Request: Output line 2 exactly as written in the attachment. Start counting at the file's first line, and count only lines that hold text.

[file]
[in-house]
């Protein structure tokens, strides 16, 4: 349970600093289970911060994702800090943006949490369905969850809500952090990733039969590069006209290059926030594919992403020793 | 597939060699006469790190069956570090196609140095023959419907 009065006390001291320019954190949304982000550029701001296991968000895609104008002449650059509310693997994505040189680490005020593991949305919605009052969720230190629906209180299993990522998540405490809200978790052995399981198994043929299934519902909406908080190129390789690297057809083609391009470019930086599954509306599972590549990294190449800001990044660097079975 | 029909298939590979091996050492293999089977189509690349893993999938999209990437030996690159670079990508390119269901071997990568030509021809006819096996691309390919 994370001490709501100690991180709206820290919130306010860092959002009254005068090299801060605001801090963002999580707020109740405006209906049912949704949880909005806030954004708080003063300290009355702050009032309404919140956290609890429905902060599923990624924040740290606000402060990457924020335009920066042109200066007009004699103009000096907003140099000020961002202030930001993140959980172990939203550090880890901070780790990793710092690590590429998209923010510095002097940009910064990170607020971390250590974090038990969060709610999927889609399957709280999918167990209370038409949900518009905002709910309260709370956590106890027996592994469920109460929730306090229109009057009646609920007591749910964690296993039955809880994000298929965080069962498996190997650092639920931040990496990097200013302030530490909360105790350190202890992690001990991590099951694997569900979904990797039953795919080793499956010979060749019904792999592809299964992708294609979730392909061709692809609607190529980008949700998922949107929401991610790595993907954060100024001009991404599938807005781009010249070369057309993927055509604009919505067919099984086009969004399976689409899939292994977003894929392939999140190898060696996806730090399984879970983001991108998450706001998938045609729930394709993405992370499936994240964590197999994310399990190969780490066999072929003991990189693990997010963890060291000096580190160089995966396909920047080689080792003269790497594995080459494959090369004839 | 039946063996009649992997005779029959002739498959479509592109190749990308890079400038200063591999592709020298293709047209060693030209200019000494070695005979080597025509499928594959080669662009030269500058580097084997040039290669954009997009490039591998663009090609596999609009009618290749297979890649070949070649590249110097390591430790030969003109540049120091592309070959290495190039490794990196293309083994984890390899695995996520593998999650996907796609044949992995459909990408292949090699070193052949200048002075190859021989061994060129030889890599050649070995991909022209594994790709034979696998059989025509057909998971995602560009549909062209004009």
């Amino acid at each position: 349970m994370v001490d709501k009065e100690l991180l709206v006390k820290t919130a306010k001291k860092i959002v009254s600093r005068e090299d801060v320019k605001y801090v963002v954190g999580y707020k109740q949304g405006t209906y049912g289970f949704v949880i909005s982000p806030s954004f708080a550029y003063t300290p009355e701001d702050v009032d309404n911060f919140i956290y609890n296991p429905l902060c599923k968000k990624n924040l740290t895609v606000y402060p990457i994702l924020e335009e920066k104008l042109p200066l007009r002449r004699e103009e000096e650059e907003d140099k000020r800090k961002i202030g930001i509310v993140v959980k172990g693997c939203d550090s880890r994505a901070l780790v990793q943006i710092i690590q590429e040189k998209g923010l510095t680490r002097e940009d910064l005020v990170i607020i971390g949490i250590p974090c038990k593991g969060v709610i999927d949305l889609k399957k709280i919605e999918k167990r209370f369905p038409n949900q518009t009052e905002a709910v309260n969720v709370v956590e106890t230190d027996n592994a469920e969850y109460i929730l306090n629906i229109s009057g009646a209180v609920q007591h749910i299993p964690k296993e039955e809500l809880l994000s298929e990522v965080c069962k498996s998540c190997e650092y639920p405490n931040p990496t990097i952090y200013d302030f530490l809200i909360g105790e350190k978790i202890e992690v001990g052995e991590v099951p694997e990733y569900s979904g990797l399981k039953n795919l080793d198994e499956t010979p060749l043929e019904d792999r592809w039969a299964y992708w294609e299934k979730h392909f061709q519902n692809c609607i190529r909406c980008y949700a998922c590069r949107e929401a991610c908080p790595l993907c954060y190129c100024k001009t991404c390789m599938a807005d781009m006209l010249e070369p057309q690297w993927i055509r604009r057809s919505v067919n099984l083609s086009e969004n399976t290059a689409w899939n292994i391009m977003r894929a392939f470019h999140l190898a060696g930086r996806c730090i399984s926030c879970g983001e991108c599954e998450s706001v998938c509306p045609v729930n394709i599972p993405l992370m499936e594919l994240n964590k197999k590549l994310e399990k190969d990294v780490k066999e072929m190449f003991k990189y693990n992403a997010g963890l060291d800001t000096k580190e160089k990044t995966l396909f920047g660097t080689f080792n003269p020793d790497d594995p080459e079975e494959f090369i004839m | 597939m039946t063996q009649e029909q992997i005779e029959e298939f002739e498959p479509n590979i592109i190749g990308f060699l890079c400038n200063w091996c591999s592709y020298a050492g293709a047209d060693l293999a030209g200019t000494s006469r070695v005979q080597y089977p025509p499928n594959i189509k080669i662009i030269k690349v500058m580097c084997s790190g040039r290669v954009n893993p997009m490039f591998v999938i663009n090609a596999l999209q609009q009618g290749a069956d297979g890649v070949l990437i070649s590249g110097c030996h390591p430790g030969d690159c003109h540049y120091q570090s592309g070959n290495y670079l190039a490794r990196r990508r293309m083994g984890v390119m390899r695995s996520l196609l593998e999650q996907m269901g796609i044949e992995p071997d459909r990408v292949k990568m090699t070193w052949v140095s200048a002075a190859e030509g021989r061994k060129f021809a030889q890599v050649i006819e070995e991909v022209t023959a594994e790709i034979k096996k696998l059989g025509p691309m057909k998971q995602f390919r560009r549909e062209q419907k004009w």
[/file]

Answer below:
């Protein structure tokens, strides 16, 4: 349970600093289970911060994702800090943006949490369905969850809500952090990733039969590069006209290059926030594919992403020793 | 597939060699006469790190069956570090196609140095023959419907 009065006390001291320019954190949304982000550029701001296991968000895609104008002449650059509310693997994505040189680490005020593991949305919605009052969720230190629906209180299993990522998540405490809200978790052995399981198994043929299934519902909406908080190129390789690297057809083609391009470019930086599954509306599972590549990294190449800001990044660097079975 | 029909298939590979091996050492293999089977189509690349893993999938999209990437030996690159670079990508390119269901071997990568030509021809006819096996691309390919 994370001490709501100690991180709206820290919130306010860092959002009254005068090299801060605001801090963002999580707020109740405006209906049912949704949880909005806030954004708080003063300290009355702050009032309404919140956290609890429905902060599923990624924040740290606000402060990457924020335009920066042109200066007009004699103009000096907003140099000020961002202030930001993140959980172990939203550090880890901070780790990793710092690590590429998209923010510095002097940009910064990170607020971390250590974090038990969060709610999927889609399957709280999918167990209370038409949900518009905002709910309260709370956590106890027996592994469920109460929730306090229109009057009646609920007591749910964690296993039955809880994000298929965080069962498996190997650092639920931040990496990097200013302030530490909360105790350190202890992690001990991590099951694997569900979904990797039953795919080793499956010979060749019904792999592809299964992708294609979730392909061709692809609607190529980008949700998922949107929401991610790595993907954060100024001009991404599938807005781009010249070369057309993927055509604009919505067919099984086009969004399976689409899939292994977003894929392939999140190898060696996806730090399984879970983001991108998450706001998938045609729930394709993405992370499936994240964590197999994310399990190969780490066999072929003991990189693990997010963890060291000096580190160089995966396909920047080689080792003269790497594995080459494959090369004839 | 039946063996009649992997005779029959002739498959479509592109190749990308890079400038200063591999592709020298293709047209060693030209200019000494070695005979080597025509499928594959080669662009030269500058580097084997040039290669954009997009490039591998663009090609596999609009009618290749297979890649070949070649590249110097390591430790030969003109540049120091592309070959290495190039490794990196293309083994984890390899695995996520593998999650996907796609044949992995459909990408292949090699070193052949200048002075190859021989061994060129030889890599050649070995991909022209594994790709034979696998059989025509057909998971995602560009549909062209004009």